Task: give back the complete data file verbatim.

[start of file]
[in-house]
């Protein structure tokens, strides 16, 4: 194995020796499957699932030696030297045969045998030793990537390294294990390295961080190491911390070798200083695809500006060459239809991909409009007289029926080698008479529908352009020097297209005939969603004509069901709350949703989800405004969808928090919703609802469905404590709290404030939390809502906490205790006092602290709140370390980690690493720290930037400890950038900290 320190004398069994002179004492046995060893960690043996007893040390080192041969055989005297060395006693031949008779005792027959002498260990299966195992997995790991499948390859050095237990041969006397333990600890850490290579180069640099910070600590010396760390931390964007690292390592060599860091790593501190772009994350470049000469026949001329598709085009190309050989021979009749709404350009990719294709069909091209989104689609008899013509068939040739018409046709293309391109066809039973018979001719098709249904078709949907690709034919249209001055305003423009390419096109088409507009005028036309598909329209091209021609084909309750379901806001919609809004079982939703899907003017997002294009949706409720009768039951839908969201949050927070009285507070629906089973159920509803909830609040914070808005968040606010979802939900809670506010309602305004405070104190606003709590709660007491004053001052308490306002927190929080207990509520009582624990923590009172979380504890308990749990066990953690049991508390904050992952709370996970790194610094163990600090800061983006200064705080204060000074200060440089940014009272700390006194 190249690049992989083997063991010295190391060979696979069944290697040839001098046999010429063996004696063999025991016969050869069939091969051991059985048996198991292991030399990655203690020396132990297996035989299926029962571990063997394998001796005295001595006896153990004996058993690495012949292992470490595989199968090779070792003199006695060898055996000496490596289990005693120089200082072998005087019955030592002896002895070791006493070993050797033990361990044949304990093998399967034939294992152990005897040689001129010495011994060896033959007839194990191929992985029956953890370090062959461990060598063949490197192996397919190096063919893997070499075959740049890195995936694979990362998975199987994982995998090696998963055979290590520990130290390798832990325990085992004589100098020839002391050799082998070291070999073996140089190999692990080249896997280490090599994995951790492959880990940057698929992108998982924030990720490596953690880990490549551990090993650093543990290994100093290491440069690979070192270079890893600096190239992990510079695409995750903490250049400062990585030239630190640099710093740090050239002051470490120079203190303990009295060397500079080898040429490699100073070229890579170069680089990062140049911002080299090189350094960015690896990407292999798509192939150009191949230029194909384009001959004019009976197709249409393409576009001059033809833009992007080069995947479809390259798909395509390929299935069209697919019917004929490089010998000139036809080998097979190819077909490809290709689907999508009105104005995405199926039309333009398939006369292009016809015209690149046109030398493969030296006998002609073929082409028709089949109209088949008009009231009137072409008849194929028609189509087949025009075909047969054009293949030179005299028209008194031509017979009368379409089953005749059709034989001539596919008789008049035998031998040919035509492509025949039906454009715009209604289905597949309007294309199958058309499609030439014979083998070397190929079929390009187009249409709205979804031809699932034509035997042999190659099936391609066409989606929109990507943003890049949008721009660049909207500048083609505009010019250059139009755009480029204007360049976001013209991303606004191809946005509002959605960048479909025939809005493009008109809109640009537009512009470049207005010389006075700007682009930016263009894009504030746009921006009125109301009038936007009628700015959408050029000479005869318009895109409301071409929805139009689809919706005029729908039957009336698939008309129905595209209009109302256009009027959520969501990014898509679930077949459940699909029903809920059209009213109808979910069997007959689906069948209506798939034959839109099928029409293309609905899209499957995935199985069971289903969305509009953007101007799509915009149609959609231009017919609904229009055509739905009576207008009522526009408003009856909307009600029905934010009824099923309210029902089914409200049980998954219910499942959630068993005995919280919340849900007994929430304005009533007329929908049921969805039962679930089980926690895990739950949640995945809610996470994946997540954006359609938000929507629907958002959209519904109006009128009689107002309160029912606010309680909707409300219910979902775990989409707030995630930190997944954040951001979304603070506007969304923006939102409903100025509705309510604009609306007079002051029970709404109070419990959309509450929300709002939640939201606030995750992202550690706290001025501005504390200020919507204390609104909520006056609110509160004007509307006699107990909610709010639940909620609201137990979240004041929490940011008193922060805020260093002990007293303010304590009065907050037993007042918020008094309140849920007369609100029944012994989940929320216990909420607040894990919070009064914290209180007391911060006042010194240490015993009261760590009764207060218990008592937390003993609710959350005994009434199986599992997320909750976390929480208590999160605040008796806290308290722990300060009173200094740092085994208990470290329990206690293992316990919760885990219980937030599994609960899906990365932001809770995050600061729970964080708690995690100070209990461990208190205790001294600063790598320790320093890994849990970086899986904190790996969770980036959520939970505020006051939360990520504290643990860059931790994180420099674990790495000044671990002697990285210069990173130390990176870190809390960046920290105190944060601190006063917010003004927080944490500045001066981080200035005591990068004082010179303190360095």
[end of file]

[in-house]
């Protein structure tokens, strides 16, 4: 194995020796499957699932030696030297045969045998030793990537390294294990390295961080190491911390070798200083695809500006060459239809991909409009007289029926080698008479529908352009020097297209005939969603004509069901709350949703989800405004969808928090919703609802469905404590709290404030939390809502906490205790006092602290709140370390980690690493720290930037400890950038900290 320190004398069994002179004492046995060893960690043996007893040390080192041969055989005297060395006693031949008779005792027959002498260990299966195992997995790991499948390859050095237990041969006397333990600890850490290579180069640099910070600590010396760390931390964007690292390592060599860091790593501190772009994350470049000469026949001329598709085009190309050989021979009749709404350009990719294709069909091209989104689609008899013509068939040739018409046709293309391109066809039973018979001719098709249904078709949907690709034919249209001055305003423009390419096109088409507009005028036309598909329209091209021609084909309750379901806001919609809004079982939703899907003017997002294009949706409720009768039951839908969201949050927070009285507070629906089973159920509803909830609040914070808005968040606010979802939900809670506010309602305004405070104190606003709590709660007491004053001052308490306002927190929080207990509520009582624990923590009172979380504890308990749990066990953690049991508390904050992952709370996970790194610094163990600090800061983006200064705080204060000074200060440089940014009272700390006194 190249690049992989083997063991010295190391060979696979069944290697040839001098046999010429063996004696063999025991016969050869069939091969051991059985048996198991292991030399990655203690020396132990297996035989299926029962571990063997394998001796005295001595006896153990004996058993690495012949292992470490595989199968090779070792003199006695060898055996000496490596289990005693120089200082072998005087019955030592002896002895070791006493070993050797033990361990044949304990093998399967034939294992152990005897040689001129010495011994060896033959007839194990191929992985029956953890370090062959461990060598063949490197192996397919190096063919893997070499075959740049890195995936694979990362998975199987994982995998090696998963055979290590520990130290390798832990325990085992004589100098020839002391050799082998070291070999073996140089190999692990080249896997280490090599994995951790492959880990940057698929992108998982924030990720490596953690880990490549551990090993650093543990290994100093290491440069690979070192270079890893600096190239992990510079695409995750903490250049400062990585030239630190640099710093740090050239002051470490120079203190303990009295060397500079080898040429490699100073070229890579170069680089990062140049911002080299090189350094960015690896990407292999798509192939150009191949230029194909384009001959004019009976197709249409393409576009001059033809833009992007080069995947479809390259798909395509390929299935069209697919019917004929490089010998000139036809080998097979190819077909490809290709689907999508009105104005995405199926039309333009398939006369292009016809015209690149046109030398493969030296006998002609073929082409028709089949109209088949008009009231009137072409008849194929028609189509087949025009075909047969054009293949030179005299028209008194031509017979009368379409089953005749059709034989001539596919008789008049035998031998040919035509492509025949039906454009715009209604289905597949309007294309199958058309499609030439014979083998070397190929079929390009187009249409709205979804031809699932034509035997042999190659099936391609066409989606929109990507943003890049949008721009660049909207500048083609505009010019250059139009755009480029204007360049976001013209991303606004191809946005509002959605960048479909025939809005493009008109809109640009537009512009470049207005010389006075700007682009930016263009894009504030746009921006009125109301009038936007009628700015959408050029000479005869318009895109409301071409929805139009689809919706005029729908039957009336698939008309129905595209209009109302256009009027959520969501990014898509679930077949459940699909029903809920059209009213109808979910069997007959689906069948209506798939034959839109099928029409293309609905899209499957995935199985069971289903969305509009953007101007799509915009149609959609231009017919609904229009055509739905009576207008009522526009408003009856909307009600029905934010009824099923309210029902089914409200049980998954219910499942959630068993005995919280919340849900007994929430304005009533007329929908049921969805039962679930089980926690895990739950949640995945809610996470994946997540954006359609938000929507629907958002959209519904109006009128009689107002309160029912606010309680909707409300219910979902775990989409707030995630930190997944954040951001979304603070506007969304923006939102409903100025509705309510604009609306007079002051029970709404109070419990959309509450929300709002939640939201606030995750992202550690706290001025501005504390200020919507204390609104909520006056609110509160004007509307006699107990909610709010639940909620609201137990979240004041929490940011008193922060805020260093002990007293303010304590009065907050037993007042918020008094309140849920007369609100029944012994989940929320216990909420607040894990919070009064914290209180007391911060006042010194240490015993009261760590009764207060218990008592937390003993609710959350005994009434199986599992997320909750976390929480208590999160605040008796806290308290722990300060009173200094740092085994208990470290329990206690293992316990919760885990219980937030599994609960899906990365932001809770995050600061729970964080708690995690100070209990461990208190205790001294600063790598320790320093890994849990970086899986904190790996969770980036959520939970505020006051939360990520504290643990860059931790994180420099674990790495000044671990002697990285210069990173130390990176870190809390960046920290105190944060601190006063917010003004927080944490500045001066981080200035005591990068004082010179303190360095």